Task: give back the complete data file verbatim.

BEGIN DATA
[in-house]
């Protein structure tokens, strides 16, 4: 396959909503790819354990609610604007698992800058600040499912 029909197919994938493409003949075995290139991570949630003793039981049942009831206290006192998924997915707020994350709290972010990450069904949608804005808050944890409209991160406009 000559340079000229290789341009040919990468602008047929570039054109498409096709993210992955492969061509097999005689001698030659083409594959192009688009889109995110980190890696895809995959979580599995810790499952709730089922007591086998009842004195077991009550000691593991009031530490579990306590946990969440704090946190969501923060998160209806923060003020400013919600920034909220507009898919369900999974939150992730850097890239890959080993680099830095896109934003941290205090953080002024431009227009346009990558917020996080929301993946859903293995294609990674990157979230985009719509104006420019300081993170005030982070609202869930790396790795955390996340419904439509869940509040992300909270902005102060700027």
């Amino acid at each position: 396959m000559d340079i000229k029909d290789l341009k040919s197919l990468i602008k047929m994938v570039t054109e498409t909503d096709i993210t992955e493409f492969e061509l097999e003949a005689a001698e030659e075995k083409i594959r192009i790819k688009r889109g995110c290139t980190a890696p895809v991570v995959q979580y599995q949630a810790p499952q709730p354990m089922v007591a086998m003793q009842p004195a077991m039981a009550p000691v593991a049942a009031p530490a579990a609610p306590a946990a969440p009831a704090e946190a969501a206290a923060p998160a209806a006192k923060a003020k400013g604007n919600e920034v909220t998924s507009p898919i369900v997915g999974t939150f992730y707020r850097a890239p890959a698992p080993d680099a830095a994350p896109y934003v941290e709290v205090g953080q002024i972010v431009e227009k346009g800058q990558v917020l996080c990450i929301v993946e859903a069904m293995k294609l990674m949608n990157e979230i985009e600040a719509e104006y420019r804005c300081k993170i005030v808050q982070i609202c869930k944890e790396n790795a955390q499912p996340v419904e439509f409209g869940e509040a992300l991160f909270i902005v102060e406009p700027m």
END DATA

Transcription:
[in-house]
């Protein structure tokens, strides 16, 4: 396959909503790819354990609610604007698992800058600040499912 029909197919994938493409003949075995290139991570949630003793039981049942009831206290006192998924997915707020994350709290972010990450069904949608804005808050944890409209991160406009 000559340079000229290789341009040919990468602008047929570039054109498409096709993210992955492969061509097999005689001698030659083409594959192009688009889109995110980190890696895809995959979580599995810790499952709730089922007591086998009842004195077991009550000691593991009031530490579990306590946990969440704090946190969501923060998160209806923060003020400013919600920034909220507009898919369900999974939150992730850097890239890959080993680099830095896109934003941290205090953080002024431009227009346009990558917020996080929301993946859903293995294609990674990157979230985009719509104006420019300081993170005030982070609202869930790396790795955390996340419904439509869940509040992300909270902005102060700027």
């Amino acid at each position: 396959m000559d340079i000229k029909d290789l341009k040919s197919l990468i602008k047929m994938v570039t054109e498409t909503d096709i993210t992955e493409f492969e061509l097999e003949a005689a001698e030659e075995k083409i594959r192009i790819k688009r889109g995110c290139t980190a890696p895809v991570v995959q979580y599995q949630a810790p499952q709730p354990m089922v007591a086998m003793q009842p004195a077991m039981a009550p000691v593991a049942a009031p530490a579990a609610p306590a946990a969440p009831a704090e946190a969501a206290a923060p998160a209806a006192k923060a003020k400013g604007n919600e920034v909220t998924s507009p898919i369900v997915g999974t939150f992730y707020r850097a890239p890959a698992p080993d680099a830095a994350p896109y934003v941290e709290v205090g953080q002024i972010v431009e227009k346009g800058q990558v917020l996080c990450i929301v993946e859903a069904m293995k294609l990674m949608n990157e979230i985009e600040a719509e104006y420019r804005c300081k993170i005030v808050q982070i609202c869930k944890e790396n790795a955390q499912p996340v419904e439509f409209g869940e509040a992300l991160f909270i902005v102060e406009p700027m």